www.goodfoodrevolution.comsitemap
MENU

July 12, 2018 Comments (0) Views: 578 Good Wine Revolution

Hooray for Ruchè

Jay Whiteley finds a new favourite grape in Piedmont.

Ruchè
I was a Ruchè rookie.
I was unaware of the Ruchè bouquet.
But now, I’m screaming Hooray for Ruchè!

Not only does this native Italian grape variety produce some exceptional wines, it also comes with a marvelous story. Like all grapes, there is a birthplace. We know that Cabernet Sauvignon originated in Bordeaux, a region of about 300,000 hectares. Or that Pinot Noir’s home is in Burgundy, a region of about 30,000 hectares. And the most likely birthplace of Tempranillo is La Rioja and Navarra, with a combined total of around 73,000 hectares. However, imagine being able to stand in the vineyard where a grape originated and is still made today? Such is the case with Ruchè.

Piedmont is a region rich with grapes, and a few are most common there. However in the province of Asti, in a small commune called Castagnole Monferrato, there is 1.7 hectare vineyard which is considered to be the official birthplace of Ruchè.

In the book Native Grapes of Italy, Ian D’Agata writes, “Ruchè has always been held in high esteem locally; the wines made from it were reserved for special occasions.”

And so, like a gift from a higher power, along came Don Giacomo Cauda.

In 1962 Cauda came as a priest to the parish. Though his faith with clear, it was his passion for the vine that helped the world come to know Ruchè as we know it today. He had noticed that his wines were not as he thought they should be and saw that this this unfamiliar grape was messing up his beloved Barbera. He started asking the locals and they pointed out that a special grape called Ruchè was the culprit.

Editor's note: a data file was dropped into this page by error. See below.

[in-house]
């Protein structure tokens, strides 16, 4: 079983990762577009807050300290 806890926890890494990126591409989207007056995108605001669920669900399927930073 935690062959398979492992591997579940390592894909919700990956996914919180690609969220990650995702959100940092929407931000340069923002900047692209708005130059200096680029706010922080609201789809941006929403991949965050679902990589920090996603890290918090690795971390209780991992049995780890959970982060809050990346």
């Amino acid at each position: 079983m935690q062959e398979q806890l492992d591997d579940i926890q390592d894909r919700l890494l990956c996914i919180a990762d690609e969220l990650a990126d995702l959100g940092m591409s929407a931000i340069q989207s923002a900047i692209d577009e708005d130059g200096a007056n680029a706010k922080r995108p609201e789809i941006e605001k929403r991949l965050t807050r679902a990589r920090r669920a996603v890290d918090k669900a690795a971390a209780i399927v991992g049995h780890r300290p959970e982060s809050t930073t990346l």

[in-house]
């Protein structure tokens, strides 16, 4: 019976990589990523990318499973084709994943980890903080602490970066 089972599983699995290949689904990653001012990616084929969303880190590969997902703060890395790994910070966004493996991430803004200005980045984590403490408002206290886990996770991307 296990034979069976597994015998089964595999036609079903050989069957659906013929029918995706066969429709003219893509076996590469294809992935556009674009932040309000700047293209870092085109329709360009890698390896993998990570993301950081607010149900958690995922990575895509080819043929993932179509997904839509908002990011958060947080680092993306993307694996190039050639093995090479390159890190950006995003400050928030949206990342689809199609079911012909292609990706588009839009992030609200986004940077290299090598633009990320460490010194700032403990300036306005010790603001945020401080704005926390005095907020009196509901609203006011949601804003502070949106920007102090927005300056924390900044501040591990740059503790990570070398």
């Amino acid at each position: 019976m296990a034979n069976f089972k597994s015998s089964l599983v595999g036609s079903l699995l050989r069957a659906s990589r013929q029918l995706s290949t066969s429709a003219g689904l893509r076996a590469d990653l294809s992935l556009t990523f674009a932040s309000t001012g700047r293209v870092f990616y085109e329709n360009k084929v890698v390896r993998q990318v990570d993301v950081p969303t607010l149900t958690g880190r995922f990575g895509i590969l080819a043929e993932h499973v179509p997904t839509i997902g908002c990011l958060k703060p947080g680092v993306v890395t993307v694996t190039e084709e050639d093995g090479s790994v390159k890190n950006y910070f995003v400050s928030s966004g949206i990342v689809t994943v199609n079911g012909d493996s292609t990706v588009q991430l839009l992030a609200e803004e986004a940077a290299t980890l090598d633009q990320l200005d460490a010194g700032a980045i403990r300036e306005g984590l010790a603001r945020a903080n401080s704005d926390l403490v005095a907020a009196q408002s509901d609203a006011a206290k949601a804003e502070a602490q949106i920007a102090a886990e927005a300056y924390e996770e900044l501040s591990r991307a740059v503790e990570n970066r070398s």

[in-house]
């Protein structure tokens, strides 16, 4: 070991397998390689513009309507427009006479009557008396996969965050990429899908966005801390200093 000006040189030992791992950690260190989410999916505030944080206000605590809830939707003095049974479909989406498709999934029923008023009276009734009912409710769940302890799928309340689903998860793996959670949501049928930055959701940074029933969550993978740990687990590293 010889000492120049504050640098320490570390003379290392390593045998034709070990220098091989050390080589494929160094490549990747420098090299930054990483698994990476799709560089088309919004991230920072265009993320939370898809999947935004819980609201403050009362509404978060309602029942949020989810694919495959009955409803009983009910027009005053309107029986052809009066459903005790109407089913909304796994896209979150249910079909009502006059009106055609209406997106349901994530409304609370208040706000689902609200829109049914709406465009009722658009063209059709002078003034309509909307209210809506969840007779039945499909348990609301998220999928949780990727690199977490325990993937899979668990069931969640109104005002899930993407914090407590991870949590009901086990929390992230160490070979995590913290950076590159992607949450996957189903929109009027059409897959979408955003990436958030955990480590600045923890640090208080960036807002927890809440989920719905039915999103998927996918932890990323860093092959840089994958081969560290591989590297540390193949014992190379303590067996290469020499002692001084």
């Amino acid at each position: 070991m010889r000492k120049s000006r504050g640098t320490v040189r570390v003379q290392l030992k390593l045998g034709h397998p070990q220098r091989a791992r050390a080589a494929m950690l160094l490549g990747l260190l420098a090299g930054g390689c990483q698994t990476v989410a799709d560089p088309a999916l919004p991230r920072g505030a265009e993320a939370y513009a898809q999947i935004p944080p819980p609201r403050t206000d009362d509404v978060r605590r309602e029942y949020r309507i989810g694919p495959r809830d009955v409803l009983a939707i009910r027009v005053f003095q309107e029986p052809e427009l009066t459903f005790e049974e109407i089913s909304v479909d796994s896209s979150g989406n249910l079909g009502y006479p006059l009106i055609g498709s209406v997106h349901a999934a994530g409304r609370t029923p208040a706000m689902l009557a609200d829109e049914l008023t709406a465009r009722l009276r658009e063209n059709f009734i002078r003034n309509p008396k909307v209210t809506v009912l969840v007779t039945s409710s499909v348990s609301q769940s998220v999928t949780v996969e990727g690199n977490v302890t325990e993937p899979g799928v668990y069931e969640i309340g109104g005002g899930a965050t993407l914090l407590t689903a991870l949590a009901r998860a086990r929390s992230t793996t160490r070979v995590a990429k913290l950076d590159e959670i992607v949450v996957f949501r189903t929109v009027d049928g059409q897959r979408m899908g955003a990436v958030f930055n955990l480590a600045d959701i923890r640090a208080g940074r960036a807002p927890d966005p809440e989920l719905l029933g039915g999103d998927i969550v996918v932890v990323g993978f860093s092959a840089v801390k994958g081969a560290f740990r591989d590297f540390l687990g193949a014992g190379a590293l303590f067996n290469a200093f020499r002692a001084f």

The following year, he picked the Ruchè a little early and made what he could from the single grape and, like some divine intervention, he knew that he had to do something special with this wine.

In 1964, grafting and replanting began. In 1967 the first mono-varietal bottling was produced and by the the early 1980’s there was just over 30 hectares planted. In 1987 the Ruchè Di Castagnole Monferrato was given DOC status and in 2010 it was awarded the DOCG distinction. Today there is currently 162 hectares grown and about 20 producers, collectively making 400,000 bottles of wine.

For many years, Vigna del Parroco, or vineyard of the priest, was considered to be the best example of this wine, and now the there are many examples to choose from. Since 1993 The Vigna del Parroco wine has been made by Francesco Borgognone at Luca Ferraris winery. The grapes are from the original 1.7 hectare vineyard and around 13,000 bottles are produced each year. A true custodian of the grape and the history of the wine.

Ruchè is a lightly coloured, yet widely tannic grape with generally low acidity. The wines are highly perfumed, a beautiful mix of floral and spice, often over aromas of fresh red berries.

On a recent trip to Castagnole Monferrato, I was part of a speed tasting, where I was able to spend 15 mins with eight producers making a wide range of wines. Most of the producers highlighted the grapes perfumes, while others seemed to work the acidity levels more. Some oak aged the wines, others used stainless steel. While Claudio Cavallero from Cantine Sant’Agata produces a wine where the grapes are left to dry in wood boxes before five years in barrel.

Clearly producers are still exploring with styles, but the truest form of Ruchè will remain floral and bright.

Of the eight I met, three of the producers are represented in Ontario:

Missing from Ontario is Dacapo’s wine Magoli. Can someone please bring this in?

Jay Whiteley keeps a website at jaywhiteley.com.

Tags: , , , , , ,

Leave a Reply

Your email address will not be published. Required fields are marked *

This site uses Akismet to reduce spam. Learn how your comment data is processed.